Specifying variables to be integer or binary in AMPL will cause the solver, e.g., CPLEX, to use mixed-integer programming. This will often be enough to solve many of the problems you will encounter. However, if your integer programmes are taking a long time to solve you can use some "tricks" to speed up the branch-and-bound process.

To demonstrate the techniques we can use to control integer programming we will look at a simple integer programming problem:

Jim has three requests for frozen ice sculptures, his commission is $1000, $7000 and $5000 respectively. He must hire a refrigeration unit to transport each one. The units cost $4000 each. The sculptures will be transported on a truck with capacity 1.7 tonnes and he estimates the total weight of each sculpture (including the refrigeration unit) to be 1 tonne, half a tonne and a quarter of a tonne respectively. Jim must decide which sculptures to make to maximize his profit.

The AMPL model and data files, `ice.mod` and `ice.dat` respectively, are attached.

Solving this problem with AMPL and CPLEX is very fast (it is only a small problem):

However, sometimes all the technology behind CPLEX does not work so well and we need to control the branch and bound tree. First, let’s remove all the CPLEX technology and re-solve our problem:

reset;

model ice.mod;

data ice.dat;

option solver cplex;

option presolve 0;

option cplex_options ('timing 1 mipdisplay 5 mipinterval 1' &

'presolve 0 mipcuts -1 cutpass -1 ' &

'heurfreq -1');

solve;

display Fridges, Make;<span

style="font-family: monospace;">

With all CPLEX’s “bells and whistles” removed we get a slightly larger branch-and-bound tree:

Let's look at ways to reduce the size of this branch-and-bound tree.

Often you can gain insight into the branch-and-bound process by considering the LP relaxation. You can relax integrality without reformulating using

\begin{verbatim}

option relax_integrality 1;

\end{verbatim}

If we look at the variables we can see where our solution is fractional:

As you can see we are using 2.8 fridge units for our 2.8 sculptures. Also, if we check the {\tt TotalWeight} constraint ({\tt display TotalWeight.body;}) we can see that the truck is at its weight limit.

It looks likely that we should only use 2 fridges. We can create some new suffixes to experiment with our hypothesis.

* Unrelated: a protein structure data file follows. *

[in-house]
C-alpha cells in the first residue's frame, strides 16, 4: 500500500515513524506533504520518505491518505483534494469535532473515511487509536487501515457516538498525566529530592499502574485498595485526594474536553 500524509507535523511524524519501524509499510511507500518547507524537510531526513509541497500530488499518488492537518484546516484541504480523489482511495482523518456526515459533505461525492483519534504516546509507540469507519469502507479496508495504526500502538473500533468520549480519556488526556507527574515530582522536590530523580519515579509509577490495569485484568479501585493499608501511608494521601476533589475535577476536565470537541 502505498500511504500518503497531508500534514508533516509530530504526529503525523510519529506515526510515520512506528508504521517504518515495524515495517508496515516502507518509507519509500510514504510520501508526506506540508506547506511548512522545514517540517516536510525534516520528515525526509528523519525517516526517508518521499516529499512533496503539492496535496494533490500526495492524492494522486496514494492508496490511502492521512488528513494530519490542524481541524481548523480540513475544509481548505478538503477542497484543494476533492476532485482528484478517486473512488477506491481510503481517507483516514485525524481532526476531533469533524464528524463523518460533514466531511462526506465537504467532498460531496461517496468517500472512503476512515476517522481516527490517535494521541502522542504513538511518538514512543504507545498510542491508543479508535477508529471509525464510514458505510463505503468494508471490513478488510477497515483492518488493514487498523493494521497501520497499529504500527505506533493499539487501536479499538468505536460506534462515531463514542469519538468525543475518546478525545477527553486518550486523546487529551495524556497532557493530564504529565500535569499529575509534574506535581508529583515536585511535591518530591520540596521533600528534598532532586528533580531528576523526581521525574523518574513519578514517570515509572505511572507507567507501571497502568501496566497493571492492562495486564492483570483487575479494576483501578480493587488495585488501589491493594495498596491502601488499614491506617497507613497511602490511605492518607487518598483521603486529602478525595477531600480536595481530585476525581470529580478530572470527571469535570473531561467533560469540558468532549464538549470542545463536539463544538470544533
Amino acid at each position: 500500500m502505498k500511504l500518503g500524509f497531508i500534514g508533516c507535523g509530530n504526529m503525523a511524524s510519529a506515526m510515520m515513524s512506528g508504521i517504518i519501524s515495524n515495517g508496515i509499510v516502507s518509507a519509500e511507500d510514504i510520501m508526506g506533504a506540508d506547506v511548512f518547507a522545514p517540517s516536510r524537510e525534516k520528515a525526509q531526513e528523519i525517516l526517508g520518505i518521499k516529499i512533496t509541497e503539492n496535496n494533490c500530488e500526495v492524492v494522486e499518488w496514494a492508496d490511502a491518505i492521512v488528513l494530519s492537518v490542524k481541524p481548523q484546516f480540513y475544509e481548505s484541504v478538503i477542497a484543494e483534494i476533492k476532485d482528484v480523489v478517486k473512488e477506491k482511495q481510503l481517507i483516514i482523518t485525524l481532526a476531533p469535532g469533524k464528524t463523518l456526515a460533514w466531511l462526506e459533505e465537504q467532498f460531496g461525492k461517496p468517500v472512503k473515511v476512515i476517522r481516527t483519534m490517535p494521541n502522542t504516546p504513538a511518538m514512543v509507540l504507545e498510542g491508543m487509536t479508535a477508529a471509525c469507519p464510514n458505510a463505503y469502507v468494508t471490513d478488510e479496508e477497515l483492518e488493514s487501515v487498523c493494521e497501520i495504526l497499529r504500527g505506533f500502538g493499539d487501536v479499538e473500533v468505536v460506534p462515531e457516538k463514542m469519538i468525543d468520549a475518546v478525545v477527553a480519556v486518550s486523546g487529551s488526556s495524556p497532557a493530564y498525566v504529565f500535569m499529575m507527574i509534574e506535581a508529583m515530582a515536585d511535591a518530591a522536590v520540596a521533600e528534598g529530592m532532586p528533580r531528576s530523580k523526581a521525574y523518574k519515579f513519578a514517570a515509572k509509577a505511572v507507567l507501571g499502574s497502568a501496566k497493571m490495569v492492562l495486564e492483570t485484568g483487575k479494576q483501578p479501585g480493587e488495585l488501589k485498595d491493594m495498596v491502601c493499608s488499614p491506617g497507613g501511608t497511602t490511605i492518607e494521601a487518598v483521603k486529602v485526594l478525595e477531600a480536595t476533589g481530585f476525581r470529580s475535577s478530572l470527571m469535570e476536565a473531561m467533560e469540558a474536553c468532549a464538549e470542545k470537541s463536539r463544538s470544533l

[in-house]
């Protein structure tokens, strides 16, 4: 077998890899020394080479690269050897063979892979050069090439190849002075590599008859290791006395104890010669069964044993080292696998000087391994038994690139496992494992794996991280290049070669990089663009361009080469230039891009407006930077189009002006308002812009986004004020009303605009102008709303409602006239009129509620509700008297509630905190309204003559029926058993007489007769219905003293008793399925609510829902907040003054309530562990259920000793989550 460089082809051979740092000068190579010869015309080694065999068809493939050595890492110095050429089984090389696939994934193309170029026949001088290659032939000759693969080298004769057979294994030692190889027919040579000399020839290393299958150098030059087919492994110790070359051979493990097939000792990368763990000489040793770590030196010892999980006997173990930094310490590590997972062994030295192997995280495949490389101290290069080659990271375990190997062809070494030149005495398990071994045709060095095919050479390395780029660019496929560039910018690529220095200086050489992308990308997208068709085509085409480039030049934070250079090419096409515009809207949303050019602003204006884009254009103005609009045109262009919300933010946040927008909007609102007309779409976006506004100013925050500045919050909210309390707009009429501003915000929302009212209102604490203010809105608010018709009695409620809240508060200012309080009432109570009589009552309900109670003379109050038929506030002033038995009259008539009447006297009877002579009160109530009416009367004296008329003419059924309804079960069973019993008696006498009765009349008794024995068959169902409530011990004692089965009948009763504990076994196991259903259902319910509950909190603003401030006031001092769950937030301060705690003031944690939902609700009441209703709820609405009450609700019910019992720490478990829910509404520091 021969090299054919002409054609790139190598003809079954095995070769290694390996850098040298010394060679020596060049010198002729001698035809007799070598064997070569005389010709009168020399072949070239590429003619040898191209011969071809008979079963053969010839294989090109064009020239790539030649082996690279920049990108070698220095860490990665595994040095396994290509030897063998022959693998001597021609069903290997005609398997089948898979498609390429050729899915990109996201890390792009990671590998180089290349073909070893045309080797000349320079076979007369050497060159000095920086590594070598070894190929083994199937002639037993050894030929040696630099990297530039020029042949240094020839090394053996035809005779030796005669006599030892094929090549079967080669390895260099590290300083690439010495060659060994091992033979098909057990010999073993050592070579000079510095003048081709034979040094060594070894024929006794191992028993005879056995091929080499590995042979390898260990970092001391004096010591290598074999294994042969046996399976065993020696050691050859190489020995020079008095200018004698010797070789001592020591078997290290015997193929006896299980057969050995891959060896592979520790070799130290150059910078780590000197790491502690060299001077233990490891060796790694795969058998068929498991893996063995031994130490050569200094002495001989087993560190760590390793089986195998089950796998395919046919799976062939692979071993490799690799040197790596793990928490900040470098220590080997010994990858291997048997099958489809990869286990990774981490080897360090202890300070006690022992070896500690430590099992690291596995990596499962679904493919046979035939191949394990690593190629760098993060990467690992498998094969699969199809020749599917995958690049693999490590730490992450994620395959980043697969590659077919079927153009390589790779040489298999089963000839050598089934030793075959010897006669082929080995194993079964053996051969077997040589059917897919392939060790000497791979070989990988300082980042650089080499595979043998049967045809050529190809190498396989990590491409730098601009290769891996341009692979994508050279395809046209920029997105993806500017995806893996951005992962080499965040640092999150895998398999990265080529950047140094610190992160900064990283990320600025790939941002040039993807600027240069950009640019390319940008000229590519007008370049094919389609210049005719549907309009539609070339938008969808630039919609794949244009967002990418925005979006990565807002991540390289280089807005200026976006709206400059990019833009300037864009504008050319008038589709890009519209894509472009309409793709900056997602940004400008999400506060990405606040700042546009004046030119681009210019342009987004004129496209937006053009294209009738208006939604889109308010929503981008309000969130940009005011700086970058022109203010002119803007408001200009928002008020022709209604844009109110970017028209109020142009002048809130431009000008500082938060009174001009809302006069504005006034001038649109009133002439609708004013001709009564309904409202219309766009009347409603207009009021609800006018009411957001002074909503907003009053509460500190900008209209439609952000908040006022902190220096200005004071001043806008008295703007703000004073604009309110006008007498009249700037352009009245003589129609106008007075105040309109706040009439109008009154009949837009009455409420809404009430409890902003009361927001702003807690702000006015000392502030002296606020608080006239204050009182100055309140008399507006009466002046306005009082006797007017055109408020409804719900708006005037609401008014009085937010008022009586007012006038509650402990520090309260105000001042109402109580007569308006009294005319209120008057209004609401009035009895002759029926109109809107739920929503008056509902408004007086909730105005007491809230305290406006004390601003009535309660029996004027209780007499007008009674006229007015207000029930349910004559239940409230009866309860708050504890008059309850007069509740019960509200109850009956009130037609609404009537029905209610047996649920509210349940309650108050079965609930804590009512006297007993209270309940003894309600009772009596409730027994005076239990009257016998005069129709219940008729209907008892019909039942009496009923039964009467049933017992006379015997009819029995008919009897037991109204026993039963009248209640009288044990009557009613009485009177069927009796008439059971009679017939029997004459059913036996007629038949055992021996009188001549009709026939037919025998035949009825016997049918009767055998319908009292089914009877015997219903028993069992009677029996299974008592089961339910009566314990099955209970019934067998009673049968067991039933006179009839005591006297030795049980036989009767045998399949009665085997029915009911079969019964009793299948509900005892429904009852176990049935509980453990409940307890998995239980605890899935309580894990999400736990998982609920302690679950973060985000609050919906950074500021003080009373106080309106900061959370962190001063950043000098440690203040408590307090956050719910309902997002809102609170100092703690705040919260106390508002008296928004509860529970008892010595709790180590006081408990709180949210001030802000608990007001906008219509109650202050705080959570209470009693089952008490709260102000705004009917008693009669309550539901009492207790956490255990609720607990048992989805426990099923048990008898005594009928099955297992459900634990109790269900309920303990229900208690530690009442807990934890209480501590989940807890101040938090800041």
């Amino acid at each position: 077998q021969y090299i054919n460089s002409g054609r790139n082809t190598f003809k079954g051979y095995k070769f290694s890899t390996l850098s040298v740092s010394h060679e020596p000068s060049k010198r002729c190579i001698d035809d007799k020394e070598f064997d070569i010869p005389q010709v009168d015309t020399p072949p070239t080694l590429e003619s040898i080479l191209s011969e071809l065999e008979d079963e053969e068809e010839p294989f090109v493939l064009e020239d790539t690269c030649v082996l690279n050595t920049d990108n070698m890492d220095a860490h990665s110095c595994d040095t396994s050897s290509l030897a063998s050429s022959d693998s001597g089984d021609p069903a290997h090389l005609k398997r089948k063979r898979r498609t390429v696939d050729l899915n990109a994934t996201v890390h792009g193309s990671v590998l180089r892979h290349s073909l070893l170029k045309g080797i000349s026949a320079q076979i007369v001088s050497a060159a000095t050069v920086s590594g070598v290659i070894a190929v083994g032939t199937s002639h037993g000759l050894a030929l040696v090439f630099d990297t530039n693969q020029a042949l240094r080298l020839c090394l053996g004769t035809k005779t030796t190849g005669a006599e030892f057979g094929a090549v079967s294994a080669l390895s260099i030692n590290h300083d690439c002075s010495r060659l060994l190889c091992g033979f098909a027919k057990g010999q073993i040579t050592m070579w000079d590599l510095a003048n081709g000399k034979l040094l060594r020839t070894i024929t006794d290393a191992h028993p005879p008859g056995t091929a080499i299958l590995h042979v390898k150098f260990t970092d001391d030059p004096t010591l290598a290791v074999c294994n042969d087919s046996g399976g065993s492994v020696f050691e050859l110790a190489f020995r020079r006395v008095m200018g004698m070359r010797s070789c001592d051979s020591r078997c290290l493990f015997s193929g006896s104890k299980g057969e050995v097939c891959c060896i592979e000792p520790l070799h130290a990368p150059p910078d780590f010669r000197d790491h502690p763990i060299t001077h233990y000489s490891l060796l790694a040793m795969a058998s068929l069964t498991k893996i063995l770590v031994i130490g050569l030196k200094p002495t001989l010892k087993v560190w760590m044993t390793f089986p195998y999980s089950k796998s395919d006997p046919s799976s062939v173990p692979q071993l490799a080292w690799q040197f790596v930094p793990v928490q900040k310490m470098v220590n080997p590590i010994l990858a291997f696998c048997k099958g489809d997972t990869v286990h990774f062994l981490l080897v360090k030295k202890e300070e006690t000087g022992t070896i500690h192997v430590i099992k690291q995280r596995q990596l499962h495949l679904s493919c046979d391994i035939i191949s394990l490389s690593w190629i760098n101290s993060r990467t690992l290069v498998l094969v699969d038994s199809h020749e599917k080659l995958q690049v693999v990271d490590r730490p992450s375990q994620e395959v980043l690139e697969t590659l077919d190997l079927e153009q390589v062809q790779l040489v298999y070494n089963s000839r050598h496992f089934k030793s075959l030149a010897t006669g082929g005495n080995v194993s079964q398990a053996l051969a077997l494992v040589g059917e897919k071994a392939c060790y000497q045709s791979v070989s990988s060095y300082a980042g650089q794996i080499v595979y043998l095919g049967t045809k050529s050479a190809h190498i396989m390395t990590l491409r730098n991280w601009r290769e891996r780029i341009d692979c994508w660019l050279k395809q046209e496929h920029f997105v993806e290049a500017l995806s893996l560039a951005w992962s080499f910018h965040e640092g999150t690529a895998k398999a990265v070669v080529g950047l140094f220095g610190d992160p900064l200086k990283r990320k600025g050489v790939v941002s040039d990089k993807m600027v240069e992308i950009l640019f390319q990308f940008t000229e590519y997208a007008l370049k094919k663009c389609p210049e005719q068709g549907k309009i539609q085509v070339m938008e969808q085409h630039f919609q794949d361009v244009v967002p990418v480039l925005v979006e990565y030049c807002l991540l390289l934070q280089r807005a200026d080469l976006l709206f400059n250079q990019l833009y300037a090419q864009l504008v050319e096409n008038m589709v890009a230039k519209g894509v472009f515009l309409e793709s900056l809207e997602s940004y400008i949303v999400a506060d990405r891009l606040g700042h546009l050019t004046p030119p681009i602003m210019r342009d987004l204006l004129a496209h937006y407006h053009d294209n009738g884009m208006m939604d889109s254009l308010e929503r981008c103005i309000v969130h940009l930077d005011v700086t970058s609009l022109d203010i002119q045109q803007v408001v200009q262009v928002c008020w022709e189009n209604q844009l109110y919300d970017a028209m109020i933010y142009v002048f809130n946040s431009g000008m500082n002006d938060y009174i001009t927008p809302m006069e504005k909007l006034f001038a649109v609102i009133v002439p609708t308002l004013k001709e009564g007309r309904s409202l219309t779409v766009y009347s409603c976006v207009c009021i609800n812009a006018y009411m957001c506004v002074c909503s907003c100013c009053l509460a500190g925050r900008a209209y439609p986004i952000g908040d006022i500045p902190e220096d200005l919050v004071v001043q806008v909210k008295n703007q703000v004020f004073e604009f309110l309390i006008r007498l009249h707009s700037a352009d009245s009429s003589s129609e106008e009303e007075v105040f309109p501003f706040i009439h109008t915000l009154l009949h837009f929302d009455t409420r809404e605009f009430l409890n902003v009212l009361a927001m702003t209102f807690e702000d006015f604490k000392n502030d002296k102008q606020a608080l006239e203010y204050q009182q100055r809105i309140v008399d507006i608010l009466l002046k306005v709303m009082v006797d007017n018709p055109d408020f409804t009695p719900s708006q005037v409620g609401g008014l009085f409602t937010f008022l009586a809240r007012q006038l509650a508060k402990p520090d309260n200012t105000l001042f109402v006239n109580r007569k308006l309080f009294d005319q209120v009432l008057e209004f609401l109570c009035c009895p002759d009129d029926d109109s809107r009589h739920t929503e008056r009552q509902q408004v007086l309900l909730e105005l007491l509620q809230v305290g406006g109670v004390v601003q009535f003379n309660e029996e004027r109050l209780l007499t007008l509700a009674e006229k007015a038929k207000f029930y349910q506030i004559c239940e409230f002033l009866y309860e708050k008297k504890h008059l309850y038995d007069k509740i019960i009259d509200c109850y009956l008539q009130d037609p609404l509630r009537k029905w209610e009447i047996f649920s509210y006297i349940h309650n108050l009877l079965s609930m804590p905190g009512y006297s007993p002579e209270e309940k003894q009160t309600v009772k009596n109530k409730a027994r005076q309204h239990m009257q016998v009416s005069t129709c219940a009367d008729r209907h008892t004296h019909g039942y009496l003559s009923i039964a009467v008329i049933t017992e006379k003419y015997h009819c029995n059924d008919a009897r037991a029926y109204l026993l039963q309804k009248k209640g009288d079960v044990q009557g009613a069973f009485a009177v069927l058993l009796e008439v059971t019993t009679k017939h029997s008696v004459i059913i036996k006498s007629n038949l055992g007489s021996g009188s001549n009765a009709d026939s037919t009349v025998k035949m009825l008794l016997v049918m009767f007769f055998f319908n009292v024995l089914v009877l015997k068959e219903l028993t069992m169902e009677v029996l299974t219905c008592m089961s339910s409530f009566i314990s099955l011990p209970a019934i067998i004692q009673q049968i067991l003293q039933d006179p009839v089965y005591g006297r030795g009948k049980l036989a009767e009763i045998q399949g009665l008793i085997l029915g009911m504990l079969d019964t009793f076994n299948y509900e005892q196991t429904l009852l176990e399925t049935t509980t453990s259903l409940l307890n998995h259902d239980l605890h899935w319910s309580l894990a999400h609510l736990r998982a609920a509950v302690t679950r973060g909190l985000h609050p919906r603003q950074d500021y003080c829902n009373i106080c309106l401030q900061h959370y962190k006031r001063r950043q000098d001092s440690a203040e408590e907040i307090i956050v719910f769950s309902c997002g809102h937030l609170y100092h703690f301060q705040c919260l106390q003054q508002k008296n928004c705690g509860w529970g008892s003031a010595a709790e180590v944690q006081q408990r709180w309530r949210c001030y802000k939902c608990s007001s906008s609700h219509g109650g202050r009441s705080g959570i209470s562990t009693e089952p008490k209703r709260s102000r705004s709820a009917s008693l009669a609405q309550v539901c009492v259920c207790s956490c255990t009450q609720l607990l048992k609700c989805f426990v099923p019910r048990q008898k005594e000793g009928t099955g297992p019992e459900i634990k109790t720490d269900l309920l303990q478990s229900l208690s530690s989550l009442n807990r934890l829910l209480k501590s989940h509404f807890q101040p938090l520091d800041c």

AMPL and CPLEX allow you to define a

\begin{verbatim}

suffix priority IN, integer, >= 0, <= 9999;

\end{verbatim}

(now we can assign variables priorities ranging from 0 – least – to 9999 – most). Let’s give the {\tt Fridges} variable a priority of 100 and the {\tt Make} variables a priority of 0 (using {\tt let} statements).

\begin{verbatim}

let Fridges.priority := 100;

let {s in SCULPTURES} Make[s].priority := 0;

\end{verbatim}

The branch-and-bound tree appears unchanged, so perhaps CPLEX had already branched on {\tt Fridges} first earlier. However, we can try a *breadth-first search* of the tree, since this will try different values for {\tt Fridges} before performing branching on other variables. Setting {\tt nodeselect} to 2 (best estimate) and {\tt backtrack} to 0 makes CPLEX perform a search very close to breadth-first (see The AMPL CPLEX User Guide for full details).

\begin{verbatim}

option cplex_options ('timing 1 mipdisplay 5 mipinterval 1 ' &

'presolve 0 mipcuts -1 cutpass -1 ' &

'heurfreq -1 ' &

'nodeselect 2 backtrack 0');

\end{verbatim}

Now the tree has been fathomed earlier (it only has 4 nodes instead of 6). However, we are not sure if CPLEX branched down to 2 fridges first (our hypothetical optimum).

To control the direction of the branches we can create a new suffix for the direction we should branch on each variable (-1 for down, 0 for no preference, 1 for up).

\begin{verbatim}

suffix direction IN, integer, >= -1, <= 1;

\end{verbatim}

We can force a down branch first on {\tt Fridges}:

\begin{verbatim}

let Fridges.direction := -1;

\end{verbatim}

This doesn’t seem to have decreased the size of the branch-and-bound tree. Let’s try one more thing. We have given CPLEX a good branch to try first, but we have not carefully considered what to do next. Let’s remove the breadth-first search option and let CPLEX decide how to proceed:

reset;

model ice.mod;

data ice.dat;

option solver cplex;

option presolve 0;

option cplex_options ('timing 1 mipdisplay 5 mipinterval 1' &

'presolve 0 mipcuts -1 cutpass -1 ' &

'heurfreq -1');

suffix priority IN, integer, >= 0, <= 9999;

suffix direction IN, integer, >= -1, <= 1;

let Fridges.priority := 100;

let {s in SCULPTURES} Make[s].priority := 0;

let Fridges.direction := -1;

solve;

display Fridges, Make;<span

style="font-family: monospace;">

Now we have reduced our branch-and-bound tree to a single node by making a good choice about our first variable branch.

As stated earlier, CPLEX does a lot of good things automatically for you. Often, these “tricks” will be enough to solve your mixed-integer programming problems. However, if your problem is taking a long time to solve, you can experiment with adding some of your own control to the branch-and-bound process. History has shown that problem-specific approaches often work very well for hard integer programmes.

-- MichaelOSullivan - 23 Apr 2008

- ice_original.jpg:

- ice_nofrills.jpg:

- ice_relaxation.jpg:

- ice_breadth.jpg:

- ice_best.jpg:

I | Attachment | History | Action | Size | Date | Who | Comment |
---|---|---|---|---|---|---|---|

dat | ice.dat | r1 | manage | 0.2 K | 2008-04-23 - 07:10 | MichaelOSullivan | |

mod | ice.mod | r1 | manage | 0.4 K | 2008-04-23 - 07:10 | MichaelOSullivan |

Topic revision: r1 - 2008-04-23 - MichaelOSullivan

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